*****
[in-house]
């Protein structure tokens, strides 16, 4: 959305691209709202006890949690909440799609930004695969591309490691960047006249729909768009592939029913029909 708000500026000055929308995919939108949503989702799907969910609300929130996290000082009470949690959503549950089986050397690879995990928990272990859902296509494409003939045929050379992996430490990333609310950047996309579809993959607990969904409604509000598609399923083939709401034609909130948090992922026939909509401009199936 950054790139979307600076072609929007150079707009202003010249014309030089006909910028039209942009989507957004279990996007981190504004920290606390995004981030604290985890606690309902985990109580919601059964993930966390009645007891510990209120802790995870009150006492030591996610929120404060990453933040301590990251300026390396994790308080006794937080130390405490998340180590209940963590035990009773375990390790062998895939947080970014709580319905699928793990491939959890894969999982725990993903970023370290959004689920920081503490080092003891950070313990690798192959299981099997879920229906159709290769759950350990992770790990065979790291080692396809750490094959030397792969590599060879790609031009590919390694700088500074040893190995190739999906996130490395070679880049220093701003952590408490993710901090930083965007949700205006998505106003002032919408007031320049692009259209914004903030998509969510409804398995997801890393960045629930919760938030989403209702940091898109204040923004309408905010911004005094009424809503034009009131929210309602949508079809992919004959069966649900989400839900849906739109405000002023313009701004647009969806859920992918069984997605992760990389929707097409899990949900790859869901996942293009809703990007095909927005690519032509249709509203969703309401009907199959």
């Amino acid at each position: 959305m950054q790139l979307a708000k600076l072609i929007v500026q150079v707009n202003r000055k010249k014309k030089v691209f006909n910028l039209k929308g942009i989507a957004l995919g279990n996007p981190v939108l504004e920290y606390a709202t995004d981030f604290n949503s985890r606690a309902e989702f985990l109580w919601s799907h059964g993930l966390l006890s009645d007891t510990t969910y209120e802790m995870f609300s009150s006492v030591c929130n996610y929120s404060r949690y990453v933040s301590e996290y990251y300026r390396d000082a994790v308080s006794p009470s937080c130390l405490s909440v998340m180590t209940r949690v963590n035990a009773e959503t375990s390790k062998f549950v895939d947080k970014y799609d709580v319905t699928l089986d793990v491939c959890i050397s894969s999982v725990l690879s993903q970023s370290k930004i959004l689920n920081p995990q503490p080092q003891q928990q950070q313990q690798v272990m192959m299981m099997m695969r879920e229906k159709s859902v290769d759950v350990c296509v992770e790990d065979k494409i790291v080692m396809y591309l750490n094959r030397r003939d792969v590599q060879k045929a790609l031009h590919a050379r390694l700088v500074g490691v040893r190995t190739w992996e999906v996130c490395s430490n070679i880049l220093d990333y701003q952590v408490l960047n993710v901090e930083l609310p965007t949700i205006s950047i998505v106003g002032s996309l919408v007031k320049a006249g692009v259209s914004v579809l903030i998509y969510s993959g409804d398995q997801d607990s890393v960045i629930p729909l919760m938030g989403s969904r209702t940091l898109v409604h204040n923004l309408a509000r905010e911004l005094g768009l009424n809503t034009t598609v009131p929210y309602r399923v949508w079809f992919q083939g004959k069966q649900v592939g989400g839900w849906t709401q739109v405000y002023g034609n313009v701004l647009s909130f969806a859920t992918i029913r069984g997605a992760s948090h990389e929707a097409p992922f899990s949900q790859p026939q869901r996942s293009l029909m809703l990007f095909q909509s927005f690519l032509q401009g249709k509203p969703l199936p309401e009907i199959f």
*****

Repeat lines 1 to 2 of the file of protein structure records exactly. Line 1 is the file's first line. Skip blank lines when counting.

[in-house]
């Protein structure tokens, strides 16, 4: 959305691209709202006890949690909440799609930004695969591309490691960047006249729909768009592939029913029909 708000500026000055929308995919939108949503989702799907969910609300929130996290000082009470949690959503549950089986050397690879995990928990272990859902296509494409003939045929050379992996430490990333609310950047996309579809993959607990969904409604509000598609399923083939709401034609909130948090992922026939909509401009199936 950054790139979307600076072609929007150079707009202003010249014309030089006909910028039209942009989507957004279990996007981190504004920290606390995004981030604290985890606690309902985990109580919601059964993930966390009645007891510990209120802790995870009150006492030591996610929120404060990453933040301590990251300026390396994790308080006794937080130390405490998340180590209940963590035990009773375990390790062998895939947080970014709580319905699928793990491939959890894969999982725990993903970023370290959004689920920081503490080092003891950070313990690798192959299981099997879920229906159709290769759950350990992770790990065979790291080692396809750490094959030397792969590599060879790609031009590919390694700088500074040893190995190739999906996130490395070679880049220093701003952590408490993710901090930083965007949700205006998505106003002032919408007031320049692009259209914004903030998509969510409804398995997801890393960045629930919760938030989403209702940091898109204040923004309408905010911004005094009424809503034009009131929210309602949508079809992919004959069966649900989400839900849906739109405000002023313009701004647009969806859920992918069984997605992760990389929707097409899990949900790859869901996942293009809703990007095909927005690519032509249709509203969703309401009907199959």